What is the
|What does "Bypass Surgery" mean?
Bypass Surgery can be performed on any artery in the body, but most
often involves the coronary arteries (the arteries that supply blood to
the heart muscle itself). During Bypass Surgery, a graft vein or artery is
taken from a healthy blood vessel in the body. The graft is then
surgically attached above and below an obstructed or poorly functioning
artery. After surgery, the blood will flow thru the graft vessel, avoid or
"bypass" the blocked vessel, and provide oxygen and nutrients necessary
for survival to the area of tissue beyond the blockage.
Why is the doctor performing this surgery?
To bypass, or go around, the obstruction caused by a coronary (heart)
artery filled with a clot or with plaque (Atherosclerosis). If the
obstruction is not bypassed, the heart muscle beyond the obstruction is
denied oxygen and nutrients leading to heart damage (heart attack or chest
There are two types of Coronary Artery Bypass Surgeries (CABGs) routinely
- On Pump - On Pump CABG is also known as "Traditional Bypass
Surgery". The pumping and oxygenation function of the heart is taken over by a
heart-lung machine during the surgery, and medications are given that briefly
paralyze the heart (cardioplegia). This way, the heart is completely at rest
while the surgeon performs the bypass surgery.
- Off Pump/Beating Heart -
Off Pump CABG is also known as "Beating Heart Bypass Surgery" and is another method of Bypass Surgery. Surgeons at
St. Mary perform nearly 80 percent of CAGB procedures off-pump. A heart-lung
machine is not used, and the heart is not stopped with medications. Instead,
the heart continues to perform its pumping and oxygenation functions while the
surgeon works. The surgeon stabilizes just the portion of the heart where the
bypass is needed, while the remainder of the heart continues to function
normally. According to the Journal of the American Heart Association, off-pump
bypass, in the appropriate patients, is as safe and effective as standard
on-pump coronary bypass surgery, and many healthcare professionals, including
our surgeons believe it may reduce the risk of stroke, bleeding and renal
failure. Off-pump bypass is not for everyone, and there is no long-term data
available about outcomes…yet. However, it is a highly effective surgical
option which you can discuss with your doctor.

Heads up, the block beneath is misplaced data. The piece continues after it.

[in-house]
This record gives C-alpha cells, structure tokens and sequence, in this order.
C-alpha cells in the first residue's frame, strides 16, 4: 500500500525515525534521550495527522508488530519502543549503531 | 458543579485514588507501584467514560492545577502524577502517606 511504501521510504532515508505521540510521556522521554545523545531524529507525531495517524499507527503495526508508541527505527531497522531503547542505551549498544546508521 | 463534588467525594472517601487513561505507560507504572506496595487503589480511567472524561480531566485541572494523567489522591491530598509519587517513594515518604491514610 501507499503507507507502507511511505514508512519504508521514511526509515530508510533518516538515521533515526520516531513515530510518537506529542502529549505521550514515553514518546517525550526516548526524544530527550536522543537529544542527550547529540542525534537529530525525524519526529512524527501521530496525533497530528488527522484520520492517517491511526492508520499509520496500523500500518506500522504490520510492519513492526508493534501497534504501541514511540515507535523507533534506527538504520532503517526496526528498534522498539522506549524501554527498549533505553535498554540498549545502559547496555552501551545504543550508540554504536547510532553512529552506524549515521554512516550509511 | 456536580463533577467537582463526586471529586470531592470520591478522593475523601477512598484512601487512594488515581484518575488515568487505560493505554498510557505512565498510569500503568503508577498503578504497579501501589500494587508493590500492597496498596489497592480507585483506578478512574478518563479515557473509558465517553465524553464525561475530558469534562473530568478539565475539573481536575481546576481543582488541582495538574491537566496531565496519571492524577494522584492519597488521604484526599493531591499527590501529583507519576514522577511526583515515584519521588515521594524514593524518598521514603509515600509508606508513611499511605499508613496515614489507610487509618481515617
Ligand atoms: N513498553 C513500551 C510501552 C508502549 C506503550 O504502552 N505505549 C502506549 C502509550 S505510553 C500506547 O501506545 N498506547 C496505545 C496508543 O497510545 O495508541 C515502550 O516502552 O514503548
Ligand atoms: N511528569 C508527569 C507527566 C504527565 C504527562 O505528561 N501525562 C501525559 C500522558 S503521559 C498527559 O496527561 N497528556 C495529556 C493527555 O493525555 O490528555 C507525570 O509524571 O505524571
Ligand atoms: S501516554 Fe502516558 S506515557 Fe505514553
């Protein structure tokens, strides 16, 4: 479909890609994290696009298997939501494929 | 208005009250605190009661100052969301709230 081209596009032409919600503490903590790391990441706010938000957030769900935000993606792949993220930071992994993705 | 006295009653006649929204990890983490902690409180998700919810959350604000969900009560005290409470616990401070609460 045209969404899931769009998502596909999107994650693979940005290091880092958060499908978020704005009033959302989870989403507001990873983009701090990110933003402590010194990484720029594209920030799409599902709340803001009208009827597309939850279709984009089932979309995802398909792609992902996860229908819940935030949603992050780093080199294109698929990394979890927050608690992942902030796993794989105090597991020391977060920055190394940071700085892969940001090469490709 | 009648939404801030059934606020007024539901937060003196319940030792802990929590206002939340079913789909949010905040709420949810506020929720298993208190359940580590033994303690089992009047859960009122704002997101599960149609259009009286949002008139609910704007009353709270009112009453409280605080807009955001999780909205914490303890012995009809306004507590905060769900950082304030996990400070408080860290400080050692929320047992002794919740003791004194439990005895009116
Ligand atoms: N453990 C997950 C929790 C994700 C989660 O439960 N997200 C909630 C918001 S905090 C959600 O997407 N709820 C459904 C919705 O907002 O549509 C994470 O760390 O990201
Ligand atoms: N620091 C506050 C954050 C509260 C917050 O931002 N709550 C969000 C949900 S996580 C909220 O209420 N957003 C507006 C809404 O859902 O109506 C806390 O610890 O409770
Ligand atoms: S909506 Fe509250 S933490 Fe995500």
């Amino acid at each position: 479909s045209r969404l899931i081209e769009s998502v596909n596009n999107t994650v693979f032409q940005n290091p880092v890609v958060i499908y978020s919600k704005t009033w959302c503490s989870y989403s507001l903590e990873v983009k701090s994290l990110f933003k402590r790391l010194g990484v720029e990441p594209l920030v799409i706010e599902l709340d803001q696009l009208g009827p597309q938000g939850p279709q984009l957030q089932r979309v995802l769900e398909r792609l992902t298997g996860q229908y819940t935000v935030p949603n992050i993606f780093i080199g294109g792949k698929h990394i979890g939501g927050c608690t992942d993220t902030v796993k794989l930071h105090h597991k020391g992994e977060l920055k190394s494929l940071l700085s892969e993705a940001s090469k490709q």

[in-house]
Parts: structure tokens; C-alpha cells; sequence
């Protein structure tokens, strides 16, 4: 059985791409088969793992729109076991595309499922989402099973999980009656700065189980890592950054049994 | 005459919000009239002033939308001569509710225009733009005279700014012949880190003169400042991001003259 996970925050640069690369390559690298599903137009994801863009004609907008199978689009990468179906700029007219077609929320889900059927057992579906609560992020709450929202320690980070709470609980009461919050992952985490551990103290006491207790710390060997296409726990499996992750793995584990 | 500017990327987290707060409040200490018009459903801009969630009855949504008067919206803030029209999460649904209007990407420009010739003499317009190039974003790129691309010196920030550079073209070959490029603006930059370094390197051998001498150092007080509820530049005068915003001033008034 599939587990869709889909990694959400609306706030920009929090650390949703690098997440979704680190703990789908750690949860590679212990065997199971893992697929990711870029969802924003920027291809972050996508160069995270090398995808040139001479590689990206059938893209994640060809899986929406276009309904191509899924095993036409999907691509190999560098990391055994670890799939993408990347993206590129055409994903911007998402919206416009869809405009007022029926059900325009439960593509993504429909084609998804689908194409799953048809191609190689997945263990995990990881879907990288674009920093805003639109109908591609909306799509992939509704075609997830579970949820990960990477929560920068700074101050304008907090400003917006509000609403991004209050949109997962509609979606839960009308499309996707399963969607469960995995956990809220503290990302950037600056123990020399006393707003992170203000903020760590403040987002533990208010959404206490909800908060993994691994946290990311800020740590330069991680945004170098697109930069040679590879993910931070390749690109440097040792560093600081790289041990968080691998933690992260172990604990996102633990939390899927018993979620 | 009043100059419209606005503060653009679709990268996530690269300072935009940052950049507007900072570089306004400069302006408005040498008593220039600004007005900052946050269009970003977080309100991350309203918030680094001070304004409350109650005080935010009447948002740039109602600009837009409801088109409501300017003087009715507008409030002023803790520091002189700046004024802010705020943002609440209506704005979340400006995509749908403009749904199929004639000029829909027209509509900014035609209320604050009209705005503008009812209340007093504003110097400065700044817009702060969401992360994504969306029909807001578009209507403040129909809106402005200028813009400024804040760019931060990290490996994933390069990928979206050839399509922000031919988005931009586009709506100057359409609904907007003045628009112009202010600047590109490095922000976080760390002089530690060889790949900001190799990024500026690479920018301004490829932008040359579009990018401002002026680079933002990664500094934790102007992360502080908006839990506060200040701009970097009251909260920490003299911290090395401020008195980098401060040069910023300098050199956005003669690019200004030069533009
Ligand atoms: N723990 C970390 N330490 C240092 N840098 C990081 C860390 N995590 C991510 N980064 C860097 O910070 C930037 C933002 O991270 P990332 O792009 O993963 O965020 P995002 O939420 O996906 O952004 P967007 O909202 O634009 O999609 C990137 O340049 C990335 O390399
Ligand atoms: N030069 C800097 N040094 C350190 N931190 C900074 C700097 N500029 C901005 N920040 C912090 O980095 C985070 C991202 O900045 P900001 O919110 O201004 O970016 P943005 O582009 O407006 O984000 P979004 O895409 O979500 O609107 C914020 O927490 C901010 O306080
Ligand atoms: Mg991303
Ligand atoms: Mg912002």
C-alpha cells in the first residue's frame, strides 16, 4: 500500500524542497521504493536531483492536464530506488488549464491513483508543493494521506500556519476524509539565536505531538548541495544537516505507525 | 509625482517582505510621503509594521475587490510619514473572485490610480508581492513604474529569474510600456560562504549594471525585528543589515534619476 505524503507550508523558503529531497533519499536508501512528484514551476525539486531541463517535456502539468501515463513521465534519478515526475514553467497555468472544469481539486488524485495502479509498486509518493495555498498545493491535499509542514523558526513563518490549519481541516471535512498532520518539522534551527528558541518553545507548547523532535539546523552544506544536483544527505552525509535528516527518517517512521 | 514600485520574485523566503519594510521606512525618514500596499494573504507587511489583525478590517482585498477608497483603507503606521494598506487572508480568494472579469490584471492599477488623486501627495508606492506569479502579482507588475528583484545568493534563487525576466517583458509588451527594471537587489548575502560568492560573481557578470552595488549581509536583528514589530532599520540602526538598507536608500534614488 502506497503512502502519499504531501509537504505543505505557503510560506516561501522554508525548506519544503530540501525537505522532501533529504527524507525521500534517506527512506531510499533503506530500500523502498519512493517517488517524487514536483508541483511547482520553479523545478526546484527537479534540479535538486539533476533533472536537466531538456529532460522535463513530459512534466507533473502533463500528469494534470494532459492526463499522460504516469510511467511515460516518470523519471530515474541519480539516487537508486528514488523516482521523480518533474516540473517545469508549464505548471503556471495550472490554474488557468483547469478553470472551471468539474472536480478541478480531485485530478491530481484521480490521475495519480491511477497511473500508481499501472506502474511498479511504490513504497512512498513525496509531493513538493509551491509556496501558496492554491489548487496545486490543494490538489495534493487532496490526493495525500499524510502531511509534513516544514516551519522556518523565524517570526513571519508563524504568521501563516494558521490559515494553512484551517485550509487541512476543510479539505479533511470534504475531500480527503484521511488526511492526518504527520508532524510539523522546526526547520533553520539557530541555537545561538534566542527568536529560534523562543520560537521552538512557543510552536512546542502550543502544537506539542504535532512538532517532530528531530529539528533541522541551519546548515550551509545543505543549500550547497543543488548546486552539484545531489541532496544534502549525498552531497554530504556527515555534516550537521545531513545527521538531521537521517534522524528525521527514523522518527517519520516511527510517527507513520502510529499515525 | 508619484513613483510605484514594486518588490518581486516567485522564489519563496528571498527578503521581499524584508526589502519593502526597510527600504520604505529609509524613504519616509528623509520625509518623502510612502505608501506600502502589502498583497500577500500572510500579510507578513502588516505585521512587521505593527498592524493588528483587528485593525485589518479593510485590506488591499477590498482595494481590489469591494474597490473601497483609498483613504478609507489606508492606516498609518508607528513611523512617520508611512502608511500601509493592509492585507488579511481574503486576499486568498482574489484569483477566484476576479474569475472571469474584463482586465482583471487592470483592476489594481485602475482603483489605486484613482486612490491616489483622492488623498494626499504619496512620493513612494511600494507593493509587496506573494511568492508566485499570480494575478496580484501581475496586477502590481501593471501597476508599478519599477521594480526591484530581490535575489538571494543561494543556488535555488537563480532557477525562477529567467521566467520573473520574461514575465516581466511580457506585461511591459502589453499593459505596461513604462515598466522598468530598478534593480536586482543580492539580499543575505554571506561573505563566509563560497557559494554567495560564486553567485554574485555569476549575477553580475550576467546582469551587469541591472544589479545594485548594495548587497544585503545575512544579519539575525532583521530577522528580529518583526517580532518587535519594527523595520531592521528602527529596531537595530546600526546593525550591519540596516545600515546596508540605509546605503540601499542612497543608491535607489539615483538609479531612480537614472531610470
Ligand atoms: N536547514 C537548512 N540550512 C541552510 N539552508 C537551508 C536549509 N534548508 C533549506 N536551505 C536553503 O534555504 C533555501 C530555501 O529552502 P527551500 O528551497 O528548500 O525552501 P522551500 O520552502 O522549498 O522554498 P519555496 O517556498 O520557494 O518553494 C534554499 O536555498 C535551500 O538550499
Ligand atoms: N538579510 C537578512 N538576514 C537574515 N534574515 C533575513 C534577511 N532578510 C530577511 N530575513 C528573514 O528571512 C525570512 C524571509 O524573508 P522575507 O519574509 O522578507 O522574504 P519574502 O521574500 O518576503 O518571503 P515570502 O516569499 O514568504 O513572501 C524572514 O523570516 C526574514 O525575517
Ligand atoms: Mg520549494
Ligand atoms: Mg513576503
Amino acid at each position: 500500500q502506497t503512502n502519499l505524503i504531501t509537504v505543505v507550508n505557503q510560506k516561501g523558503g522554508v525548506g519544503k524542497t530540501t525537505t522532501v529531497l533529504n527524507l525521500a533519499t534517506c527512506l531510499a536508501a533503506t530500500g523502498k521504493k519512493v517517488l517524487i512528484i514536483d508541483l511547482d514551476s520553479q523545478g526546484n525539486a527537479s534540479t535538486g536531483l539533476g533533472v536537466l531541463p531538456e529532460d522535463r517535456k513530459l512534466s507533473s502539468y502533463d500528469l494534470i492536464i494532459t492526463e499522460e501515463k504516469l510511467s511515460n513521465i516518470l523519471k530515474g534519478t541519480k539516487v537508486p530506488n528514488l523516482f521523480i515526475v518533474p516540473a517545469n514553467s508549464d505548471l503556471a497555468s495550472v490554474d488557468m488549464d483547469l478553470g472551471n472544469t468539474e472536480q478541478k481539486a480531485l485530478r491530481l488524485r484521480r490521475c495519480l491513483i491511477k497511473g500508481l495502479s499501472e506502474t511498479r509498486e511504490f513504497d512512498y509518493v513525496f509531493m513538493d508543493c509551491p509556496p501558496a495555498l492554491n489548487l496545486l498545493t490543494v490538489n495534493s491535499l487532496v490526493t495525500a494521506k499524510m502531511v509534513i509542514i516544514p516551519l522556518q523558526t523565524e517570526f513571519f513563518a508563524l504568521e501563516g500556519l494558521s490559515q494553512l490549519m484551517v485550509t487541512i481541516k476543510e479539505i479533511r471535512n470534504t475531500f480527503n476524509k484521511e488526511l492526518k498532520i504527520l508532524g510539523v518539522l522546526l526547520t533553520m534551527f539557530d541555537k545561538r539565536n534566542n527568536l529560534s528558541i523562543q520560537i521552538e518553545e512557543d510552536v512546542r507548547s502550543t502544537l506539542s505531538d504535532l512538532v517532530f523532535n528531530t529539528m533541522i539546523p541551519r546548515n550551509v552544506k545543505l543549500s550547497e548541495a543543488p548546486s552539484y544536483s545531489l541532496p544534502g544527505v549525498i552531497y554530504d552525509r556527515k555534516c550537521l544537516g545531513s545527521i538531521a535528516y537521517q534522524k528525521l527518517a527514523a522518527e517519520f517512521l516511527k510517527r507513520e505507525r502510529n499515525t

There are four sources used during bypass surgery for the healthy graft blood
- Endoscopic Vein Harvesting - The saphenous vein in the leg is the
most common vein used as a bypass graft. Traditionally, the saphenous vein was
obtained via a long incision in the leg, from groin to ankle. Contrary to
popular perception, this usually presents the highest degree of
post-procedural pain. This new endoscopic technique requires only two or three
1-inch long incisions in the leg. An endoscope connected to a video camera is
then inserted into the smaller incisions and the saphenous vein is removed
with far less scarring and trauma. This technique is only available in select
centers throughout the US.
- Arterial Bypass - There are several arteries that can be used as
grafts for bypass surgery, but the most common is the left internal mammary
artery (LIMA). The right internal mammary artery (RIMA) may also be used as a
graft. These arteries are accessed thru the same chest incision used to access
the heart. Occasionally, the radial (in the arm) or the gastroepiploic (near
the stomach) arteries may be used, each accessed thru separate incisions.
- Sutureless Anastomic Device - On occasion, surgeons use a
sutureless device, which can be used for the part of a vein graft that is
attached to the aorta. The saphenous vein is loaded onto a device that is
inserted into a small hole the surgeon has cut in the patient's aorta. He or
she then pushes a button, releasing a tiny web of wires, which unfold to form
a star-shaped rivet. Your doctor can determine if this is an option for you.
- Donor Saphenous Vein - This is a vein that has been cryopreserved
and stored in a tissue bank. It is blood type specific for the patient.
Where is the surgery performed?
Both On-Pump and Off-Pump/Beating Heart surgeries are performed in the
Operating Room (OR), and under general anesthesia.
How long does this surgery take?
The length of time surgery takes will vary based on the number of vessels
being bypassed, the graft location, On-Pump vs. Off-Pump/Beating Heart
procedure, the patient's associated medical problems, etc, but usually an
On-Pump or Off-Pump/Beating Heart surgery will take between 3-6